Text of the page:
MANATEE — Even though the two school employees were stuck at home with sick kids Friday, their boss, Tina Barrios, decided they would still attend an important meeting that day.
And they didn’t even have to leave their houses.
They interacted via video conference linking their respective homes to the Manatee County School District Professional Support Center at 2501 63rd Ave. E. in Bradenton.
It was part of a test on new fiber-optic cables in underground pipes the district recently installed throughout the county.
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The district, Manatee County government and the Florida Department of Transportation all pitched in to install more than 100 miles of underground pipes that allow each organization to install their own cables for their respective technology needs.
“We got our feet wet and now understand how it works,” said George Vensel, the district’s director of technology, said of Friday’s test. “It’s already saving us some money and improved our Internet speeds.”
Barrios, the district’s instructional technology supervisor, said she definitely noticed a difference during Friday’s transmission.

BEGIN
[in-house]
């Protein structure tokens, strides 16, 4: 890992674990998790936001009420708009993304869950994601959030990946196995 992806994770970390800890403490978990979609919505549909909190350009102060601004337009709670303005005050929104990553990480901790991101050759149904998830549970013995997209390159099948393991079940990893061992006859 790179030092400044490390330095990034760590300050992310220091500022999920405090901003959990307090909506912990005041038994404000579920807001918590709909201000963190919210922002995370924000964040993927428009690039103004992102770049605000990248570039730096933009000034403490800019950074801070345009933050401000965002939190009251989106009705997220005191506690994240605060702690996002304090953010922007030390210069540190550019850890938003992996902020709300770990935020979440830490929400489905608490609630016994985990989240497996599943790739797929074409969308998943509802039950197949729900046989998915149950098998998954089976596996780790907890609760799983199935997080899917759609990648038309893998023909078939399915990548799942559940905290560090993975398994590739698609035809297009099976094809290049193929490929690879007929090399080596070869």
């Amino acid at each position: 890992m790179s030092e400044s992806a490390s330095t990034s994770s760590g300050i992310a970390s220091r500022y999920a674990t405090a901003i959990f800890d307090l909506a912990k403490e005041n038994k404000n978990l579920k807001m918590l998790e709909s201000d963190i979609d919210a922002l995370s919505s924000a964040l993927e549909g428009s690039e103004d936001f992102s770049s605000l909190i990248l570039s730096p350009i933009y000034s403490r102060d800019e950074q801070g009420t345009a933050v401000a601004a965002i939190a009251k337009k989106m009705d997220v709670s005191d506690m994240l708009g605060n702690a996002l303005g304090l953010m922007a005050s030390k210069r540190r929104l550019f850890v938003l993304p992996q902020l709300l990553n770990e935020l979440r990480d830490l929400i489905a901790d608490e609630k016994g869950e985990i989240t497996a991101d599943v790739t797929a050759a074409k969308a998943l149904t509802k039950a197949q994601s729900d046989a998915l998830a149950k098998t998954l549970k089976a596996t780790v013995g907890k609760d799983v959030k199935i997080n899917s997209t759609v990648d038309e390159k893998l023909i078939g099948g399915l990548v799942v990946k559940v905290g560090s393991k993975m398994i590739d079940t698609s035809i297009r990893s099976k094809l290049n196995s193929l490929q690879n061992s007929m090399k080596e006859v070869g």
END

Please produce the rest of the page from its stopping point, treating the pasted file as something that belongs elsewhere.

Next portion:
“With fiber we can bring much more people on at once because fiber is faster; you are able to connect and can have multiple people coming in with live video,” she said.
Only a handful of people could be online live together before, Barrios said.
“There is now enough capacity in these fiber optic cables that if schools want to run constant video feeds on multiple lines to each other, they can,” said Vince Hoaglin, district supervisor of network services. “It’s a big step forward for the entire school system.”
Eventually, it will advance classroom learning, he said. For example, a Manatee High School teacher will be able to teach a Russian literature class to students sitting in classrooms at other county high schools.
“We’ve got a very powerful system that will allow us to do new things in addition to improved video conferencing,” Vensel said. “Eventually we will even hook all our security cameras together using it.
The district paid $9.5 million to install the pipes and fiber optic cables for use in its 53 schools and administrative buildings.
The cost is a bargain over 25 years, Vensel said.
Now that the district owns the data transmission system, it no longer has to use operating funds to pay to lease lines. In addition, the new fiber optic lines will allow the district to save money on telephone expenses using new voice over the Internet technology.
“We have an ever increasing need for teachers and students using technology, including the Internet, at the schools,” Vensel said. “Ten years ago the need was almost nothing, but now we have over 2,500 computers in the district.”
The county and FDOT are preparing to install their fiber, Vensel said.
Manatee officials will use theirs for communications between police and fire stations, and FDOT will use its lines to control traffic signals, Vensel said.